Energy and Environment

Is the Era of Expensive Oil Over?

November 19, 2014 by Rachel Bronson and Andy Morimoto
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Oil prices are going down and going down fast. Since June, the price of Brent crude has dropped nearly 30 percent, and some expect prices to tumble further. Do these prices signal a new era of cheap oil, or are they a temporary drop in an otherwise expensive energy future?

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We Don’t Need the West: Misled by State Media, Russians Cheer on Sanctions

October 28, 2014 by Kristen Blyth
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Since annexing the Crimean peninsula in March, Russia’s international standing and economic situation have taken a turn for the worse. Amid these struggles, you might expect Russians to question their regime’s current course of action.

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What the New NATO Secretary General Appointment Means for the Arctic

April 8, 2014 by Iveta Cherneva
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Even as NATO tries to fashion a response to the crisis on its eastern frontier in Ukraine, the appointment of Norway’s former prime minister Jens Stoltenberg as Secretary General should alert global attention to another region: the Arctic.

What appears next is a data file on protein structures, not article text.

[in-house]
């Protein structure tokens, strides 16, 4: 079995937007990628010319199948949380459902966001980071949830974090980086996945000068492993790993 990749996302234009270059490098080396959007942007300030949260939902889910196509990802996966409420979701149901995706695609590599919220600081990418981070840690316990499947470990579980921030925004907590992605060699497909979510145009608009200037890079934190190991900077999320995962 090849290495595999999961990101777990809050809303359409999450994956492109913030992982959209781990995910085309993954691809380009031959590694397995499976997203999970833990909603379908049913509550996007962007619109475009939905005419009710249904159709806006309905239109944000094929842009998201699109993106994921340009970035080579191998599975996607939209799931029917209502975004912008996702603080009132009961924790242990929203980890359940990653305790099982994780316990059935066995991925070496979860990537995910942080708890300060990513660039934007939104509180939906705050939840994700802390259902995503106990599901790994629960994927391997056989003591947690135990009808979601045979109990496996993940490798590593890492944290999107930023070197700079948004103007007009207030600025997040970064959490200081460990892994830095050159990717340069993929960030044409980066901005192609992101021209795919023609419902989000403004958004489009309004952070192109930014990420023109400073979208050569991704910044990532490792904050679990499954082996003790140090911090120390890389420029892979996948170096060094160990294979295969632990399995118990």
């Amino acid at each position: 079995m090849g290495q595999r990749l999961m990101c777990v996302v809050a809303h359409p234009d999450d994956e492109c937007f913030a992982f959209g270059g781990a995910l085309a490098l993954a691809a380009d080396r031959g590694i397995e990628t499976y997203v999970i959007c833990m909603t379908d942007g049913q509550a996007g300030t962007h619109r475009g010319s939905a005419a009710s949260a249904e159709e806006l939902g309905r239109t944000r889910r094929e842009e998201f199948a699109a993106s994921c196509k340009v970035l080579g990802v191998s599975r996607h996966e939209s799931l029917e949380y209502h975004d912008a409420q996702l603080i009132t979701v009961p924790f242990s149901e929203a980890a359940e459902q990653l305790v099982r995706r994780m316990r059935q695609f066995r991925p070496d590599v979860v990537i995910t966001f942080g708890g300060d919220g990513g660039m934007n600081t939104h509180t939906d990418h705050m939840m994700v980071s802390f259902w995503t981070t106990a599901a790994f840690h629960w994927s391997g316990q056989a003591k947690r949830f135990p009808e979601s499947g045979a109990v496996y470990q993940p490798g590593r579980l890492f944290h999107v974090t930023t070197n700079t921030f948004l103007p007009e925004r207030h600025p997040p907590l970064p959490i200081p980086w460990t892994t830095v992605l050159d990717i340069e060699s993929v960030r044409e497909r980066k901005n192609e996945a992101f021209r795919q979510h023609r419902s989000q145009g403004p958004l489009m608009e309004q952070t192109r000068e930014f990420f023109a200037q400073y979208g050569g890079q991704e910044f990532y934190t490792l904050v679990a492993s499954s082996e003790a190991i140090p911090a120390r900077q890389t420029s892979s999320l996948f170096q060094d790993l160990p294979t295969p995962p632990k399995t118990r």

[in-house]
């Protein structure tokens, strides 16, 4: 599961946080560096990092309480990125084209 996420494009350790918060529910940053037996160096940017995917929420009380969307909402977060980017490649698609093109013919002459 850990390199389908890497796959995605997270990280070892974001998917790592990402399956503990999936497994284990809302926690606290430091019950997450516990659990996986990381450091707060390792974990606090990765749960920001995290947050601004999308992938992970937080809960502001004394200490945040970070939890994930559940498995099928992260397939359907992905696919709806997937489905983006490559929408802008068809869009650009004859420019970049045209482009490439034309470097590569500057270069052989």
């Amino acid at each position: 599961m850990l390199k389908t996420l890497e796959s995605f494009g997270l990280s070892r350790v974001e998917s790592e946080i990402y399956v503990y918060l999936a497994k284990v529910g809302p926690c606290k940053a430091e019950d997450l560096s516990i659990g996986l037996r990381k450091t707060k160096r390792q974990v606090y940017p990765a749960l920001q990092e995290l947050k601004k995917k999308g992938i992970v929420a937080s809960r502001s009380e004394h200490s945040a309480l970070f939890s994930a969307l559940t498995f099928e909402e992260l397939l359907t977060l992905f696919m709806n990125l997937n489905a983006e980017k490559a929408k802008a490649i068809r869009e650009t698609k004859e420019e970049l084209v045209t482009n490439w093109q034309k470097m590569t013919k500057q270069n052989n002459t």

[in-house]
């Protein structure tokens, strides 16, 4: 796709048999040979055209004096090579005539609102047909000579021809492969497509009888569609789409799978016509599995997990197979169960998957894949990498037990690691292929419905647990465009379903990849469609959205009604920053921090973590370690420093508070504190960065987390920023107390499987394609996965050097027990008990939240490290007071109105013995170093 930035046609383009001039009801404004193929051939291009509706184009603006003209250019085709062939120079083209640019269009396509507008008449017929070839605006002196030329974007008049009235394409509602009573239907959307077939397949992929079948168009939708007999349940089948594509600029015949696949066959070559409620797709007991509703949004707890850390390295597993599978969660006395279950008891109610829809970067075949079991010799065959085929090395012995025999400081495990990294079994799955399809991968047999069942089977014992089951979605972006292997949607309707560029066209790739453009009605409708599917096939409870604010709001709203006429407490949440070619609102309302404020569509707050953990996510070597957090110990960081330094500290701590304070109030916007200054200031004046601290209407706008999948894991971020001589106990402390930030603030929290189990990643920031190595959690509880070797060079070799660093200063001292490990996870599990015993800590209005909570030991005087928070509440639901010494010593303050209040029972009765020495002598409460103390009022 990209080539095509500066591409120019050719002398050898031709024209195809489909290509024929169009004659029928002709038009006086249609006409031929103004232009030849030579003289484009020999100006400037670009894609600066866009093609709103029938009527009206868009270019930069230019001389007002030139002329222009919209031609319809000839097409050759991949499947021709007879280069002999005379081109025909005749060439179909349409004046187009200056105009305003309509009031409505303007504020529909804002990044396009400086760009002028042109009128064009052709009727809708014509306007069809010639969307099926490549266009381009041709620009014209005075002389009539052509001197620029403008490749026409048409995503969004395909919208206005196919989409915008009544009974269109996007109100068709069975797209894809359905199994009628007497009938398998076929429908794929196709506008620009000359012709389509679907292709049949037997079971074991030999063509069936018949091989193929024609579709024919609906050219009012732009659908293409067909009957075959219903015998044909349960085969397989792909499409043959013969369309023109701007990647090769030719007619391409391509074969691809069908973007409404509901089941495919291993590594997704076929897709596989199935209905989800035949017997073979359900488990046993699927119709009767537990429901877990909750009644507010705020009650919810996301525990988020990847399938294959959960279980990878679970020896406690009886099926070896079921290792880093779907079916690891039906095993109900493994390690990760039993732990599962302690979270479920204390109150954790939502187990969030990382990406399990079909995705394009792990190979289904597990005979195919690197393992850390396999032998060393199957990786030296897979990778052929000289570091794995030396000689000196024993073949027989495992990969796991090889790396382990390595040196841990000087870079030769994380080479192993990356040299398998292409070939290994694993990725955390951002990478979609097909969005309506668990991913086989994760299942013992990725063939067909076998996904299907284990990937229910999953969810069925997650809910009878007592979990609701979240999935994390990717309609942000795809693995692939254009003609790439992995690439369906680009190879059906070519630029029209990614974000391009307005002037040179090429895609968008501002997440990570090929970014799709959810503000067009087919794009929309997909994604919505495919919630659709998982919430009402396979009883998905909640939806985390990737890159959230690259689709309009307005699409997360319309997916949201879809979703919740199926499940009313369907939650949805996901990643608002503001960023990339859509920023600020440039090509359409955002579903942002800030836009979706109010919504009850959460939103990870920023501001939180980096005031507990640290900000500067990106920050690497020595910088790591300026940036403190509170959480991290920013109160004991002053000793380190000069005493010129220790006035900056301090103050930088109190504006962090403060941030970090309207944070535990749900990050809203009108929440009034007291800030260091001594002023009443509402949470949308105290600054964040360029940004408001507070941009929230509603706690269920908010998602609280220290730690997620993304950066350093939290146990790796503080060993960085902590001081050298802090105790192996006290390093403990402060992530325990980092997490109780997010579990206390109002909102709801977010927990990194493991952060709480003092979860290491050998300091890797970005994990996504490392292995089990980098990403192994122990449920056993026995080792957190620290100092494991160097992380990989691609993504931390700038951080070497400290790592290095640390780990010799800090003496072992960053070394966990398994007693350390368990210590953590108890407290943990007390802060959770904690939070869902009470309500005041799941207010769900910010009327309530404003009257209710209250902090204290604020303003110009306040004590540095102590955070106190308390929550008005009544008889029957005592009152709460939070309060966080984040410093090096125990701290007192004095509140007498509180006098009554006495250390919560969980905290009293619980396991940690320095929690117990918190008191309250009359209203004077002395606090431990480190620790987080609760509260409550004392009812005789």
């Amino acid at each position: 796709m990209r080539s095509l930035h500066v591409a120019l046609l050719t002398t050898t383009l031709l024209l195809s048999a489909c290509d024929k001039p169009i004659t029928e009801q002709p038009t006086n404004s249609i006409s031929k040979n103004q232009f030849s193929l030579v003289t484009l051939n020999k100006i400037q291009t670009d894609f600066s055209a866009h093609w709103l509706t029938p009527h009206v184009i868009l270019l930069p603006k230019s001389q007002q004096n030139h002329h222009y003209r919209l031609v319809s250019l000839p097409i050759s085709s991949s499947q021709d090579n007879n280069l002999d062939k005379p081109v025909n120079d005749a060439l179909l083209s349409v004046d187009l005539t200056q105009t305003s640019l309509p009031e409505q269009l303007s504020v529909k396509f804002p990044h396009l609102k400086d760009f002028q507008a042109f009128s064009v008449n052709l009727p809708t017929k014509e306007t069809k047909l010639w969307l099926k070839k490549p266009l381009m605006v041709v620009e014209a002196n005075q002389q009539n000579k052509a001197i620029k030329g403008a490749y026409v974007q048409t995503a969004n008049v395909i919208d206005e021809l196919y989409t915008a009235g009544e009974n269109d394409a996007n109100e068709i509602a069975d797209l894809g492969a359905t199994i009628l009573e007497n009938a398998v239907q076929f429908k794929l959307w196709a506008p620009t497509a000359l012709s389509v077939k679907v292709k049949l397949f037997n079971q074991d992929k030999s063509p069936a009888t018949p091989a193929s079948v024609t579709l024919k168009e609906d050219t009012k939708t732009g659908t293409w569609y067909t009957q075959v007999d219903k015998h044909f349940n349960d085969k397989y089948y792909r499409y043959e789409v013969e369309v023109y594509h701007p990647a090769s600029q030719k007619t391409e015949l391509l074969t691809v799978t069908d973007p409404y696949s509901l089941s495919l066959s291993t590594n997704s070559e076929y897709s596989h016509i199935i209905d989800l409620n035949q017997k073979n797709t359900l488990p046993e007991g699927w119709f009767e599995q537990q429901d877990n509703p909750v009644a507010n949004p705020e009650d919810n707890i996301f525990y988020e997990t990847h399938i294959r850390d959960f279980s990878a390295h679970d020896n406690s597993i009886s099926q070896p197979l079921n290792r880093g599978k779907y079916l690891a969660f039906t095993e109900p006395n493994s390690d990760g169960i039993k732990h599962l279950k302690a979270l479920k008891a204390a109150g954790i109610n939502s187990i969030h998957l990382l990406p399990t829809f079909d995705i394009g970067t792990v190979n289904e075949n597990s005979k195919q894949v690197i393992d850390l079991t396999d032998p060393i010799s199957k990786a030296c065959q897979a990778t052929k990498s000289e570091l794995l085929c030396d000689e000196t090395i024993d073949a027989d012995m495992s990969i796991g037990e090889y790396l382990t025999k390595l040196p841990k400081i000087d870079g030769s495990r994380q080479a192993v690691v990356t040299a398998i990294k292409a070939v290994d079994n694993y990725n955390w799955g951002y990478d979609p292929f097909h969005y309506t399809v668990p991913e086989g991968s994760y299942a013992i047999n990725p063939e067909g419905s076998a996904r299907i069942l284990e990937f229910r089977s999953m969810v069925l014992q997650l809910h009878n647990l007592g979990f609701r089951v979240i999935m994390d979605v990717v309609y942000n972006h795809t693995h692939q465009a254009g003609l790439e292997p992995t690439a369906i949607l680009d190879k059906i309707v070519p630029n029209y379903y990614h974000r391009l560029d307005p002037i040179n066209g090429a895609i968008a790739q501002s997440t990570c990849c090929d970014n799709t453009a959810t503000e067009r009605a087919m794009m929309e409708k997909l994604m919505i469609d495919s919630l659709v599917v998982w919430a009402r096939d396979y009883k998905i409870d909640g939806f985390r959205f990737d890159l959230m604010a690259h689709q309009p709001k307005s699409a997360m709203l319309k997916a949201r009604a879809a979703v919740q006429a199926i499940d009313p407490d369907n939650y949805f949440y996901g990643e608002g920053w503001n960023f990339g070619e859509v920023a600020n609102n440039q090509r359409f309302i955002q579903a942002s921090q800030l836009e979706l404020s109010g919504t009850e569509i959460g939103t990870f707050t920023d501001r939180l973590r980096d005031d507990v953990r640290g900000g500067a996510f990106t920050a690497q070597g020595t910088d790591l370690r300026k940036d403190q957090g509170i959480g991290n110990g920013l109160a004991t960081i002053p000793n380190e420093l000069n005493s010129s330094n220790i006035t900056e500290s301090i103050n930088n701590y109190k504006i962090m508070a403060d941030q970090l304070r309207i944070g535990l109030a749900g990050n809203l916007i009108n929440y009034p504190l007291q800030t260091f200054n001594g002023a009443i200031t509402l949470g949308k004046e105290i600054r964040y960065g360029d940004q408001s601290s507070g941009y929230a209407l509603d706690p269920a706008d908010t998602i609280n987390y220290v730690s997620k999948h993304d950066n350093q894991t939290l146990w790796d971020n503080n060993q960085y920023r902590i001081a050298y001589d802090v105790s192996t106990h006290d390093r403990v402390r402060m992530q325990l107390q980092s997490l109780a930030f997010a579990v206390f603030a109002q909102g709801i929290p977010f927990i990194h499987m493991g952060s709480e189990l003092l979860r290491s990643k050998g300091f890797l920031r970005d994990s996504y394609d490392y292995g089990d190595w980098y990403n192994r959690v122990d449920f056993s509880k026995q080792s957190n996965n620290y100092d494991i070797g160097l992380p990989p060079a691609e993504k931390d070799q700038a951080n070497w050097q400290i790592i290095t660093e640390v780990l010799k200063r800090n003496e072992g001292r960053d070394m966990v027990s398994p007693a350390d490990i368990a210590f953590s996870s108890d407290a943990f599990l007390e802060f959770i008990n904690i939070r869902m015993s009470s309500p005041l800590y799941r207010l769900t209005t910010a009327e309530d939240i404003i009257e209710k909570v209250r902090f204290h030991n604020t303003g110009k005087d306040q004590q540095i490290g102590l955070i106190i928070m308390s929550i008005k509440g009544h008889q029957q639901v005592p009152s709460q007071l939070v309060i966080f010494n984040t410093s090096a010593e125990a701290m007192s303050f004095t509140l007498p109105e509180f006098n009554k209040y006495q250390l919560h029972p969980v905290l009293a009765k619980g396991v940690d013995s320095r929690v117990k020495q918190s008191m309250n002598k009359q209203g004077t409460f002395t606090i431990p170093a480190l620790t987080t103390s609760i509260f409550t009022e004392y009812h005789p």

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Atmospheric Trust Litigation: Defining Sovereign Obligations in Climate Recovery

March 27, 2014 by Mary Christina Wood
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A global litigation strategy called Atmospheric Trust Litigation may prove instrumental in establishing responsibility for restoring the atmospheric trust.

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Re-Gearing for a New Climate Agreement

March 24, 2014 by Rishikesh Bhandary
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The risk that we currently face in the climate change negotiations is the institutionalization of a process that is inadequately equipped to inspire and sustain deep mitigation cuts while keeping pace with the evolving demands of climate science.

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How China and the United States Can Work Together to Tackle Global Climate Change

March 17, 2014 by Gao Hairan
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As the two top greenhouse gas emitters, economies, and energy users in the world, China and the United States must work together more cooperatively to combat climate change and to help the globe build a low-carbon future.

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